Article Text

other Versions

PDF
Growth and nutrition in children with ataxia telangiectasia
  1. Emma Stewart1,
  2. Andrew P Prayle2,
  3. Alison Tooke1,
  4. Sara Pasalodos3,
  5. Mohnish Suri3,
  6. Andy Bush4,5,6,
  7. Jayesh M Bhatt1
  1. 1Nottingham Children's Hospital, National Paediatric Ataxia Telangiectasia Clinic, QMC, Nottingham, UK
  2. 2University of Nottingham, School of Clinical Science, Queens Medical Centre, Child Health, Nottingham, UK
  3. 3Nottingham Clinical Genetics Service, National Paediatric Ataxia Telangiectasia Clinic, Clinical Genetics Service, City Hospital Campus, Nottingham, UK
  4. 4Imperial College, London, UK
  5. 5National Heart and Lung Institute, London, UK
  6. 6Royal Brompton & Harefield NHS Foundation Trust, London, UK
  1. Correspondence to Dr Jayesh M Bhatt, Consultant Respiratory Paediatrician, Nottingham Children's Hospital, National Paediatric Ataxia Telangiectasia Clinic, QMC, Derby Road, Nottingham NG7 2UH, UK; Jayesh.bhatt{at}nuh.nhs.uk

Abstract

Background Ataxia telangiectasia (A-T) is a rare multisystem disease with high early mortality from lung disease and cancer. Nutritional failure adversely impacts outcomes in many respiratory diseases. Several factors influence nutrition in children with A-T. We hypothesised that children with A-T have progressive growth failure and that early gastrostomy tube feeding (percutaneous endoscopic gastrostomy, PEG) is a favourable management option with good nutritional outcomes.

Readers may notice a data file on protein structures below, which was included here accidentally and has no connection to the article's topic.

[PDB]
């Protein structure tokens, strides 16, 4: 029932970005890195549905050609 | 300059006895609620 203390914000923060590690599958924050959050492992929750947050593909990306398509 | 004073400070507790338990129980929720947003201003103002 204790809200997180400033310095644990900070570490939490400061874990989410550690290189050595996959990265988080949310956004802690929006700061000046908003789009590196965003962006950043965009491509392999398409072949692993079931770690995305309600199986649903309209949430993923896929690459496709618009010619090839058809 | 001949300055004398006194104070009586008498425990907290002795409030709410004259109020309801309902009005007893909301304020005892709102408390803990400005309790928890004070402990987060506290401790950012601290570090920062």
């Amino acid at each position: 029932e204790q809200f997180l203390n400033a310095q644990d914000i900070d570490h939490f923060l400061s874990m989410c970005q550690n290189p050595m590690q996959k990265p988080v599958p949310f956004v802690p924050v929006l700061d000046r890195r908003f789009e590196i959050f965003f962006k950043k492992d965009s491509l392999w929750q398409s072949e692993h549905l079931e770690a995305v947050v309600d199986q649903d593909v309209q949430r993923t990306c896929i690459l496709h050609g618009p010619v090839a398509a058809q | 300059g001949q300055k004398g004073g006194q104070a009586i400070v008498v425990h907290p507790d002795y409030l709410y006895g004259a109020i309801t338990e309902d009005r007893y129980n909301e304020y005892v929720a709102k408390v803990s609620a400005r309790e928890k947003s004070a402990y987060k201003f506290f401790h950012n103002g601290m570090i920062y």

Methods Data were collected prospectively on weight, height and body mass index (BMI) at the national paediatric A-T clinic. Adequacy and safety of oral intake was assessed. Nutritional advice was given at each multidisciplinary review.

Results 101 children (51 girls) had 222 measurements (32 once, 32 twice, 24 thrice) between 2009 and 2016. Median (IQR) age was 9.3 (6.4 to 13.1) years. Mean (SD) weight, height and BMI Z-scores were respectively −1 (1.6), −1.2 (1.2) and −0.4 (1.4). 35/101 children had weight Z-scores below −2 on at least one occasion. Weight, height and BMI Z-scores declined over time. Decline was most obvious after 8 years of age. 14/101 (14%) children had a PEG, with longitudinal data available for 12. In a nested case control study, there was a trend for improvement in weight in those with a PEG (p=0.10).

Conclusions Patients with A-T decline in growth over time. There is an urgent need for new strategies, including an understanding of why growth falters. We suggest early proactive consideration of PEG from age 8 years onwards to prevent progressive growth failure.

  • Nutrition
  • Growth
  • Ataxia Telangiectasia
  • Immunodeficiency
  • Respiratory infections

Statistics from Altmetric.com

Request permissions

If you wish to reuse any or all of this article please use the link below which will take you to the Copyright Clearance Center’s RightsLink service. You will be able to get a quick price and instant permission to reuse the content in many different ways.